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Prostate cancer is, in most (but not all) cases, a very slowly growing type of cancer. Because autopsy studies show cancer cells in the prostate glands of almost all men 90+ years old, it is often said that if a man lives long enough, he will probably develop prostate cancer. Most men who have prostate cancer do not die of prostate cancer – this is especially true of men in whom prostate cancer is diagnosed late in life.
These facts lead to an attractive option for some patients: if a man has a small, slow-growing type of prostate cancer and has a life expectancy of 10 years or less, he may consider not having any treatment at all for the cancer, at least initially. We can often safely follow these patients conservatively by checking a PSA and performing an exam periodically. Sometimes follow-up biopsies are recommended as well. Treatment can of course be started at any time that the patient and physician choose as needed.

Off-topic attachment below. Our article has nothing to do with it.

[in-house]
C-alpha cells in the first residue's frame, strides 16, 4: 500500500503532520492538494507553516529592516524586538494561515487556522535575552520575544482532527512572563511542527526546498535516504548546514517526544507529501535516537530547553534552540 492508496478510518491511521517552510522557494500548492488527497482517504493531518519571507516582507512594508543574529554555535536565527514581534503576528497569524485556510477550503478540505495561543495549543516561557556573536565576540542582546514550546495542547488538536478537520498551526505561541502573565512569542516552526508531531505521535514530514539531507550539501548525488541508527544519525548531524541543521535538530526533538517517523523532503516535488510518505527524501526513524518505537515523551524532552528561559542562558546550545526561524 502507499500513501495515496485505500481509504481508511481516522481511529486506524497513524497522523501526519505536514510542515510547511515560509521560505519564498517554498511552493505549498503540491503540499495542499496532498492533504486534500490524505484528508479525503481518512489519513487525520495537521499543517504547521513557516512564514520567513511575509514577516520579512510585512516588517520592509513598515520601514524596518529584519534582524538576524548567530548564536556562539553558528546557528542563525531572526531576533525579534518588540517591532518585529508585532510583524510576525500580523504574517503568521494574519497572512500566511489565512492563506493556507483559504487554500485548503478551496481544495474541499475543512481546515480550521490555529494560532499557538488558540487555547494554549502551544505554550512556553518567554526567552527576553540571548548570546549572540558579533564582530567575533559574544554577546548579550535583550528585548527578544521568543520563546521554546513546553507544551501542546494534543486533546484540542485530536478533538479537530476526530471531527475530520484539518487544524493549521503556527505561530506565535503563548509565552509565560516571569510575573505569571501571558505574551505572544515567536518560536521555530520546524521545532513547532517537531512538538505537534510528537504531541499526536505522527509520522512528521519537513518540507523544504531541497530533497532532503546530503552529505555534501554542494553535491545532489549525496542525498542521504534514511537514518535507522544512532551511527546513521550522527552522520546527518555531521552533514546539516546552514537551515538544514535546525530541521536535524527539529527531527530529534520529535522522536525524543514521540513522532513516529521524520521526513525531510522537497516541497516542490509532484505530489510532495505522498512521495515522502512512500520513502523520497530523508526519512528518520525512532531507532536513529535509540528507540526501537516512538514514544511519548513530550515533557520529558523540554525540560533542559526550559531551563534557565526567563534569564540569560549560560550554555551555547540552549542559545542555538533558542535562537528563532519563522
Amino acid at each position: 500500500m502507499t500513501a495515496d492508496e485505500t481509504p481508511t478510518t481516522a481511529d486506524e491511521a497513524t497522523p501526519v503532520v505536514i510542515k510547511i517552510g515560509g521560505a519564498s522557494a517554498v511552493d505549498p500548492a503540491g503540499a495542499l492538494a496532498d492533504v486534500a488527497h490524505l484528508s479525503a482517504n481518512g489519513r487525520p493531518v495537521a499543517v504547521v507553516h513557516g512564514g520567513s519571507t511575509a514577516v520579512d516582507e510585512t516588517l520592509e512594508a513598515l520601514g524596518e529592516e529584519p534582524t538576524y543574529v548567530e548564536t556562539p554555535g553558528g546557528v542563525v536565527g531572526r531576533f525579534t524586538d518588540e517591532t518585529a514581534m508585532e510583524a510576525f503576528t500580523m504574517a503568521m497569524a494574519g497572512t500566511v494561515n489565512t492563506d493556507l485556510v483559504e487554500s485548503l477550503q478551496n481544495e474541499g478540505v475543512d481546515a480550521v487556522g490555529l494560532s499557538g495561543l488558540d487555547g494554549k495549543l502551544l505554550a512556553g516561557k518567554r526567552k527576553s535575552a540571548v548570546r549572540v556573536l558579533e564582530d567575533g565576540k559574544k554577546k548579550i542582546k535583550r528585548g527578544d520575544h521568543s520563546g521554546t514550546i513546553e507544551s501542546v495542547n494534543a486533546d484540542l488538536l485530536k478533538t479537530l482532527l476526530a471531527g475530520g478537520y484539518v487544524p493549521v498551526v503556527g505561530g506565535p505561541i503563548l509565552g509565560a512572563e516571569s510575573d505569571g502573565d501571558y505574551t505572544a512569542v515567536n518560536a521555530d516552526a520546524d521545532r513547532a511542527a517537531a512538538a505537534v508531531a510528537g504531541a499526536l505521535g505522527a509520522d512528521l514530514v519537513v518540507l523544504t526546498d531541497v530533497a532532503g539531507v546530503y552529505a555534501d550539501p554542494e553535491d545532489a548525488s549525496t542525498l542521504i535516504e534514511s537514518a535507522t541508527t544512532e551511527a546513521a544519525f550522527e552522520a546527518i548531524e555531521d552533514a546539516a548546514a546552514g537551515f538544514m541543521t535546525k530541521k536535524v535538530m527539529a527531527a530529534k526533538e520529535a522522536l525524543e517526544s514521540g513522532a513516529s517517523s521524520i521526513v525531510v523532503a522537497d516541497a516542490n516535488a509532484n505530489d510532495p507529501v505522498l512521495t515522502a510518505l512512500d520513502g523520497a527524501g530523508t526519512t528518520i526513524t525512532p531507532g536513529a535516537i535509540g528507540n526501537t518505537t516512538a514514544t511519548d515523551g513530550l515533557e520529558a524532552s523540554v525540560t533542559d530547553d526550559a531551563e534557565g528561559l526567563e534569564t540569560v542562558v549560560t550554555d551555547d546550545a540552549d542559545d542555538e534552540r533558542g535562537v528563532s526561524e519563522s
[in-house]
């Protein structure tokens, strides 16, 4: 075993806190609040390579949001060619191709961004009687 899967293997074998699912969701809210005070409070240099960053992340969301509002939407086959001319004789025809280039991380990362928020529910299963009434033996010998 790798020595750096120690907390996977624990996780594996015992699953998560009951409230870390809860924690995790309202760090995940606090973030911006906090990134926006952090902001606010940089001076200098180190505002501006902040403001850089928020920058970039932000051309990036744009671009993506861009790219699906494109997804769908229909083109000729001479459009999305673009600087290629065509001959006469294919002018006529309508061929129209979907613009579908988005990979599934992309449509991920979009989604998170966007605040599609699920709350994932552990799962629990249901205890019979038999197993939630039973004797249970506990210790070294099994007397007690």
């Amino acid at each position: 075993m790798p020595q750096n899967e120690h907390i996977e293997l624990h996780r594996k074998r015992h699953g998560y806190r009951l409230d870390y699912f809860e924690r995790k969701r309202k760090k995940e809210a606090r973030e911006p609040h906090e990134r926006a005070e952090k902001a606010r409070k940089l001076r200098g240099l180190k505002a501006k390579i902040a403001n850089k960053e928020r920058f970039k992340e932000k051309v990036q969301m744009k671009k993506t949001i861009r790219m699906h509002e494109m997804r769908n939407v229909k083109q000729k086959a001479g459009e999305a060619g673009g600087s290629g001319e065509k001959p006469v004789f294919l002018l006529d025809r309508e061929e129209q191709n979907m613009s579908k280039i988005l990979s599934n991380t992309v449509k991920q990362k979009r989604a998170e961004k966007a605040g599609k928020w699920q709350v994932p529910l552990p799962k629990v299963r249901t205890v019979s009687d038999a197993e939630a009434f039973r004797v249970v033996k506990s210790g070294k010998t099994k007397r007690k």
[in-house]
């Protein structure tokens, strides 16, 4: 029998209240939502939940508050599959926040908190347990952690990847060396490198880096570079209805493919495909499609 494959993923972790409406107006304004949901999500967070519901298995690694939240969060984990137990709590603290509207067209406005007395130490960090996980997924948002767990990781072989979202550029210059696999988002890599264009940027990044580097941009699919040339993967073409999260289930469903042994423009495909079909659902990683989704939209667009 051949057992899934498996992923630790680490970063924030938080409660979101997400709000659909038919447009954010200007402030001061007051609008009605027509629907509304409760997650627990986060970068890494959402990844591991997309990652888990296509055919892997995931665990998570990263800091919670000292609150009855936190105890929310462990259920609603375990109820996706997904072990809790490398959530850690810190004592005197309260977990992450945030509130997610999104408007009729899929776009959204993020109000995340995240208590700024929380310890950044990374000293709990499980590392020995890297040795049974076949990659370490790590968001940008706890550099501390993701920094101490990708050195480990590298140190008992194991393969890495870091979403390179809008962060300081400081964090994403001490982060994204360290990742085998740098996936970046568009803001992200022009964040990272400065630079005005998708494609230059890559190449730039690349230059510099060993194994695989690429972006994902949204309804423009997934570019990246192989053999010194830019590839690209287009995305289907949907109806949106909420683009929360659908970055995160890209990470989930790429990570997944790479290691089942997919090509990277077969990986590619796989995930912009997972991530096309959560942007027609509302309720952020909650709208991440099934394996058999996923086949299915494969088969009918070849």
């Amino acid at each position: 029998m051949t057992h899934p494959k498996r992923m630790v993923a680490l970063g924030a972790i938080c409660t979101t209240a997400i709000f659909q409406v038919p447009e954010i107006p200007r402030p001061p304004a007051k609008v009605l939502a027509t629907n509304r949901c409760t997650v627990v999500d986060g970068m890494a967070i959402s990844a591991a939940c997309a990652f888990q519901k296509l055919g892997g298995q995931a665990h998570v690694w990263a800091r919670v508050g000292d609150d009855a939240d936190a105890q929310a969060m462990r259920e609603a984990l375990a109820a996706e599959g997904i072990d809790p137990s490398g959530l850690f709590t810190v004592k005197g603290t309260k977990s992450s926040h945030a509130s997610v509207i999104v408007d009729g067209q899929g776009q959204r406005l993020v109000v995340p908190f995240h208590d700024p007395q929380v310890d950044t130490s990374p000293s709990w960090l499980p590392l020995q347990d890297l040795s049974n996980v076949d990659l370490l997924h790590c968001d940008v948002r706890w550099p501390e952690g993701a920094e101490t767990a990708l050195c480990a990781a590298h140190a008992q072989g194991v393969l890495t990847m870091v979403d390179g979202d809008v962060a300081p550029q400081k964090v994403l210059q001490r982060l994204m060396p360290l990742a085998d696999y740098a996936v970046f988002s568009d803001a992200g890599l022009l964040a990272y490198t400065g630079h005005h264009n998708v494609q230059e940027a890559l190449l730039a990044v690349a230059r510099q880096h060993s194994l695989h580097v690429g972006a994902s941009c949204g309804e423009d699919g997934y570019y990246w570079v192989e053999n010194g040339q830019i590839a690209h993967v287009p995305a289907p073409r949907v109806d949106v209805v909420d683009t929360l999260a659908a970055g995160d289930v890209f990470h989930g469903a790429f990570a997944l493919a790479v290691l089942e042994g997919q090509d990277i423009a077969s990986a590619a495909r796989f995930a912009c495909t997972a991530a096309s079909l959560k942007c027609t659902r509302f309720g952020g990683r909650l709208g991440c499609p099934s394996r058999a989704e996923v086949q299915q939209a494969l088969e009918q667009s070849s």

Pros & Cons
|No treatment risk or discomfort||Curative therapy may be more difficult or impossible later|
|Good statistical chance of living without the effects of prostate cancer|
|Option of treatment if cancer grows or spreads|